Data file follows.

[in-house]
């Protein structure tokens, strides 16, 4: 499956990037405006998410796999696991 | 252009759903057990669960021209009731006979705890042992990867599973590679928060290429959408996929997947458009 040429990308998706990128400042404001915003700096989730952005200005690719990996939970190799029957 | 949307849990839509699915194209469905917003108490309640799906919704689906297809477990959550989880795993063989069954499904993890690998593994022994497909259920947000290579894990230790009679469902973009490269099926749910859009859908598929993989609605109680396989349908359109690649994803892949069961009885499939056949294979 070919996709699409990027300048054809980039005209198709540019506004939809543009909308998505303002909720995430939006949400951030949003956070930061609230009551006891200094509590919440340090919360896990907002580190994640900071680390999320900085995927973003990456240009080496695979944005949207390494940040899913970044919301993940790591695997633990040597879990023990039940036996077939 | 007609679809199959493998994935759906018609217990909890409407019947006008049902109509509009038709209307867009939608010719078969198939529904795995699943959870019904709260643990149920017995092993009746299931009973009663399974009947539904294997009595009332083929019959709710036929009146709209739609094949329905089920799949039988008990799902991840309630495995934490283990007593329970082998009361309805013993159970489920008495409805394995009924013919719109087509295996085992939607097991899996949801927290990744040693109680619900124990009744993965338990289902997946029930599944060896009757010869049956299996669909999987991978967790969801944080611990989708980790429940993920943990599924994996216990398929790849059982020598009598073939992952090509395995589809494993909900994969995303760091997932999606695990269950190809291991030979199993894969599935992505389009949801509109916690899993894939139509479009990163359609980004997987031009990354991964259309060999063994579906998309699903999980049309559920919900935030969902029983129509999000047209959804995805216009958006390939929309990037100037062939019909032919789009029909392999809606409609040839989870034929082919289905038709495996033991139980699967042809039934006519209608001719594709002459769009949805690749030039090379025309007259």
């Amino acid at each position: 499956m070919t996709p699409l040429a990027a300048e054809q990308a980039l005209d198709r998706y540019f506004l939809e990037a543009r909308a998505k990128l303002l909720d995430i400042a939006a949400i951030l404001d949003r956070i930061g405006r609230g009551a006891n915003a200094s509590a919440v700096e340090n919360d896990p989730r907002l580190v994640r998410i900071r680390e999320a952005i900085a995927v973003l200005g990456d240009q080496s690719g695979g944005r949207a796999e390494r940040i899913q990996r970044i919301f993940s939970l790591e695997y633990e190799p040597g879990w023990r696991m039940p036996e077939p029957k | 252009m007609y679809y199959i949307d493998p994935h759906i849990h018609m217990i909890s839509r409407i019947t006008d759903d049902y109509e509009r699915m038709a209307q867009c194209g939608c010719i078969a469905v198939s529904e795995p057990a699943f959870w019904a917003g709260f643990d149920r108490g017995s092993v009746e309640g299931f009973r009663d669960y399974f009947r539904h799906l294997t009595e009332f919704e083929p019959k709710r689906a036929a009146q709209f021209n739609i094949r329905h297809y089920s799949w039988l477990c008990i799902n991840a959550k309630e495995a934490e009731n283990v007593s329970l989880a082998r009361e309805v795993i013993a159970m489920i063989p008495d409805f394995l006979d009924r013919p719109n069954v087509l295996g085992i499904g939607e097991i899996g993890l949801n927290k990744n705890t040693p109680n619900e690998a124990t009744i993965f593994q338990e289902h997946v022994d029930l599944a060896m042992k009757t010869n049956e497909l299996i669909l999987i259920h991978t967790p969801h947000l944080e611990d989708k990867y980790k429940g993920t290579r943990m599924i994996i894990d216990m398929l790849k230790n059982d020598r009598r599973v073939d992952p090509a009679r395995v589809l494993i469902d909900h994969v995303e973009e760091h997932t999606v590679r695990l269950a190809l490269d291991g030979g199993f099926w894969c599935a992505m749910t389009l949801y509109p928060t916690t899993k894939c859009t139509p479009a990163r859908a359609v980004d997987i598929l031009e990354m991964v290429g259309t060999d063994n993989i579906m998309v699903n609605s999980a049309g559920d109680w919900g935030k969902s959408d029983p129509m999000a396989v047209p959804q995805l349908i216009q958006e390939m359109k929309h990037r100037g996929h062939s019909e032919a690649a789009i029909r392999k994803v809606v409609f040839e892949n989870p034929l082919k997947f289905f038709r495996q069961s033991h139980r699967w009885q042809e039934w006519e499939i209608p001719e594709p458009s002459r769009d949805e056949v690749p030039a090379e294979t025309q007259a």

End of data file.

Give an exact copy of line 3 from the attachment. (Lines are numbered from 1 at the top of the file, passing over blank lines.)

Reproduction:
């Amino acid at each position: 499956m070919t996709p699409l040429a990027a300048e054809q990308a980039l005209d198709r998706y540019f506004l939809e990037a543009r909308a998505k990128l303002l909720d995430i400042a939006a949400i951030l404001d949003r956070i930061g405006r609230g009551a006891n915003a200094s509590a919440v700096e340090n919360d896990p989730r907002l580190v994640r998410i900071r680390e999320a952005i900085a995927v973003l200005g990456d240009q080496s690719g695979g944005r949207a796999e390494r940040i899913q990996r970044i919301f993940s939970l790591e695997y633990e190799p040597g879990w023990r696991m039940p036996e077939p029957k | 252009m007609y679809y199959i949307d493998p994935h759906i849990h018609m217990i909890s839509r409407i019947t006008d759903d049902y109509e509009r699915m038709a209307q867009c194209g939608c010719i078969a469905v198939s529904e795995p057990a699943f959870w019904a917003g709260f643990d149920r108490g017995s092993v009746e309640g299931f009973r009663d669960y399974f009947r539904h799906l294997t009595e009332f919704e083929p019959k709710r689906a036929a009146q709209f021209n739609i094949r329905h297809y089920s799949w039988l477990c008990i799902n991840a959550k309630e495995a934490e009731n283990v007593s329970l989880a082998r009361e309805v795993i013993a159970m489920i063989p008495d409805f394995l006979d009924r013919p719109n069954v087509l295996g085992i499904g939607e097991i899996g993890l949801n927290k990744n705890t040693p109680n619900e690998a124990t009744i993965f593994q338990e289902h997946v022994d029930l599944a060896m042992k009757t010869n049956e497909l299996i669909l999987i259920h991978t967790p969801h947000l944080e611990d989708k990867y980790k429940g993920t290579r943990m599924i994996i894990d216990m398929l790849k230790n059982d020598r009598r599973v073939d992952p090509a009679r395995v589809l494993i469902d909900h994969v995303e973009e760091h997932t999606v590679r695990l269950a190809l490269d291991g030979g199993f099926w894969c599935a992505m749910t389009l949801y509109p928060t916690t899993k894939c859009t139509p479009a990163r859908a359609v980004d997987i598929l031009e990354m991964v290429g259309t060999d063994n993989i579906m998309v699903n609605s999980a049309g559920d109680w919900g935030k969902s959408d029983p129509m999000a396989v047209p959804q995805l349908i216009q958006e390939m359109k929309h990037r100037g996929h062939s019909e032919a690649a789009i029909r392999k994803v809606v409609f040839e892949n989870p034929l082919k997947f289905f038709r495996q069961s033991h139980r699967w009885q042809e039934w006519e499939i209608p001719e594709p458009s002459r769009d949805e056949v690749p030039a090379e294979t025309q007259a």